Cage Free/Barn Laid

A cage-free egg is from a chicken that was raised indoors, but was allowed to roam around within an enclosed space.   Hens are protected from predation and inclement weather, and still can engage in normal chicken behavior and socialization.   There is a slightly higher chance of infection because the chicken feed can come in contact with their feces.  Cage-free hens are able to walk, spread their wings and lay their eggs in nests, natural behaviors that caged hens cannot engage in.  However, cage-free does not necessarily mean cruelty free.  Many cage-free hens are raised in flocks of thousands, never go outside, and like the hens in cages, some producers clip their beaks and, although most producers no longer support the practice, some still use starvation to force molt their birds. Cage-free is terminology designed to quell consumers concerns - it sounds better than "high-density floor confinement" which is the industry term for it.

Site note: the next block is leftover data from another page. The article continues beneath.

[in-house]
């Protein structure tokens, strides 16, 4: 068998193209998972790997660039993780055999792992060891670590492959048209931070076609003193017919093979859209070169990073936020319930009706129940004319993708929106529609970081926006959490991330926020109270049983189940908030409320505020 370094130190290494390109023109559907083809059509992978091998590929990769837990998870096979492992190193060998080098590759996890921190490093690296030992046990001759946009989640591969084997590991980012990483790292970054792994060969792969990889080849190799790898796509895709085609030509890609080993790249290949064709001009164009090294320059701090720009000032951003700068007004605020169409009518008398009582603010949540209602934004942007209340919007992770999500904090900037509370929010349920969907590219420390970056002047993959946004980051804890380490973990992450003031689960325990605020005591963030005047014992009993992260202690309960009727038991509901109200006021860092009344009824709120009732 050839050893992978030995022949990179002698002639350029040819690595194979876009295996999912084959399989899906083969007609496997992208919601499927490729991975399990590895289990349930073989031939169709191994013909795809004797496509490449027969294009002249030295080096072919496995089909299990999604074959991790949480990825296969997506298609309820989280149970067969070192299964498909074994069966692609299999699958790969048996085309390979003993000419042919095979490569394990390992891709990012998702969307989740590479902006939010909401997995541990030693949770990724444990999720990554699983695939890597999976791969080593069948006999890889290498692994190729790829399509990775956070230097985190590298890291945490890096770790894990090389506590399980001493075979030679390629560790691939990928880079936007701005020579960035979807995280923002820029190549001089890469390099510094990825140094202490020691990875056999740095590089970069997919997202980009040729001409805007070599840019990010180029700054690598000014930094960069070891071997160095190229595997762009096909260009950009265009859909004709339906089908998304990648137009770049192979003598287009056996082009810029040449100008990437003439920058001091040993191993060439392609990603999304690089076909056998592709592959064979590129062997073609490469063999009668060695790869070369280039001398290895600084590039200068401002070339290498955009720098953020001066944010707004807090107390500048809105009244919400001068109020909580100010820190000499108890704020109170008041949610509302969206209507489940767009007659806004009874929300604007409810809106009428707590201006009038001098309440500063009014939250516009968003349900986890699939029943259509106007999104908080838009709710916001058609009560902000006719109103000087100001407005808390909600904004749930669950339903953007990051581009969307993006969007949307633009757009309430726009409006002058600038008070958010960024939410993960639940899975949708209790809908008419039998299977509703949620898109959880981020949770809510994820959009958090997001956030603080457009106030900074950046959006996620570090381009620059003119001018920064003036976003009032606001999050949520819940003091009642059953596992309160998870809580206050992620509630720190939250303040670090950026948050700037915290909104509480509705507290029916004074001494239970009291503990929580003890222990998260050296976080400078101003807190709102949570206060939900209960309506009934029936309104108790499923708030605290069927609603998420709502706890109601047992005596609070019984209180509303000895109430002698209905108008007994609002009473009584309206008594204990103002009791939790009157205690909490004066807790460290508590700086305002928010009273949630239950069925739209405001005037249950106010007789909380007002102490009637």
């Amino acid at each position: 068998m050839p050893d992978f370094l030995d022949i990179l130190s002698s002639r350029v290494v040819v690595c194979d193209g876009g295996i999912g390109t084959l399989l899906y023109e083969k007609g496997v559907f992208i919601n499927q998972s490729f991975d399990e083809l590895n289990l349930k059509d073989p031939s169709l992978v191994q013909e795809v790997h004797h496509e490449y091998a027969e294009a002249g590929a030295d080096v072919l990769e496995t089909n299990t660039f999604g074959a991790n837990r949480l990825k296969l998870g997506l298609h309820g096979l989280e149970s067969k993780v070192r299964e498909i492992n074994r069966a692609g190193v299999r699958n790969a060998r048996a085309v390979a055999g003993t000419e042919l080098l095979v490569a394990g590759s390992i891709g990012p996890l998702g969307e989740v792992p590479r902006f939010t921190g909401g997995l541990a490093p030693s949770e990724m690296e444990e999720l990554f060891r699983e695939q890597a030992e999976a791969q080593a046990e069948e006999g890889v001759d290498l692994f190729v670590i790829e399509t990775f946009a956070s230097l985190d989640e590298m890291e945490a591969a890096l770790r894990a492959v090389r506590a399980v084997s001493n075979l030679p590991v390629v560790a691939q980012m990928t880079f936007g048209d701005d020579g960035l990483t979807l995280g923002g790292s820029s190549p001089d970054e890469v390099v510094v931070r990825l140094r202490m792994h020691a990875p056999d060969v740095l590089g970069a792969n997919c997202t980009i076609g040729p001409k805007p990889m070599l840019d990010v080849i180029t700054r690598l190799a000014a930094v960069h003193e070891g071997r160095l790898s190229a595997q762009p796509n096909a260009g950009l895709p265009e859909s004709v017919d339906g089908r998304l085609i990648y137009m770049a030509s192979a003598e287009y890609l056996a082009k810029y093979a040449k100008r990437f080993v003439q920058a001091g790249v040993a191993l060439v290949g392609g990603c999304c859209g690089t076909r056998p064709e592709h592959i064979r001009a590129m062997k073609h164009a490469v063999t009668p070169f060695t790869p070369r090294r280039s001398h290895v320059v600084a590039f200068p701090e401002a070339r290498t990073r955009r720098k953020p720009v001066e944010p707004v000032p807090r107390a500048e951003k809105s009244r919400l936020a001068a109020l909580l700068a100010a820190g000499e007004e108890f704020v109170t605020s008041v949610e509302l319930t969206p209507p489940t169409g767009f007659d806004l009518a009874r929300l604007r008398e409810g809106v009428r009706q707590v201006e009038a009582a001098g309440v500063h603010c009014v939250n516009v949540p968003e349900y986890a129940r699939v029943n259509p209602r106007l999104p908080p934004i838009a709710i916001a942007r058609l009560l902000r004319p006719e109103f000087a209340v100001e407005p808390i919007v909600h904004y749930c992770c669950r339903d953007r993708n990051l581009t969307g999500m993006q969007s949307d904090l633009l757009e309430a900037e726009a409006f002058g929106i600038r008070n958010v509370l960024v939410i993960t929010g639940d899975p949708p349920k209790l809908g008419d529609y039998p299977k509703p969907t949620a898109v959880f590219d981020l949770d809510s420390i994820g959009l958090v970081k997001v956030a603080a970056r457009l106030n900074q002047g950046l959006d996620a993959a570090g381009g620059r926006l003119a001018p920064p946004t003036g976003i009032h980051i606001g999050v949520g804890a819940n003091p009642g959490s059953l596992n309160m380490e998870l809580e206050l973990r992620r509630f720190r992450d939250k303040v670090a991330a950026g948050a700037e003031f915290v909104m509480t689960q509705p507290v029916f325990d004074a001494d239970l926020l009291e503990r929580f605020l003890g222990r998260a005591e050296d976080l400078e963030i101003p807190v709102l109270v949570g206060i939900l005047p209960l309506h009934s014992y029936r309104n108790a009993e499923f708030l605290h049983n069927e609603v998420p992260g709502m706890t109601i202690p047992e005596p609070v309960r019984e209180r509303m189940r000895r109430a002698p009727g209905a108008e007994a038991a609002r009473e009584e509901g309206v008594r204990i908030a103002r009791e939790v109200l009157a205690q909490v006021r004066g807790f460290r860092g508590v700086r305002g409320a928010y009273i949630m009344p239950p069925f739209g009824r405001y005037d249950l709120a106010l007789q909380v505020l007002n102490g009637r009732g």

In the United States, eggs marked as "free-range" can be slightly misleading.  When most people imagine a free-range chicken roaming around the yard hunting and pecking, what they are actually imagining is a different farming practice called "yarding".  While "free-range" has a legal standard for meat production, there are no guidelines for free-range eggs.   All that is required for an egg to be marketed as free-range is for the chickens to have access to an outdoor range.  There is no standard for how large the range is, or how much pasture the chickens get, or how much time outside they spend.  Many free-range chickens are provided a small, fenced in, gravel covered area immediately outside the barn door, and are kept indoors for a significant part of their lives.  Over time the ground the chickens have access to becomes polluted and acidic from a build up of chicken waste, causing damage to the local ecology.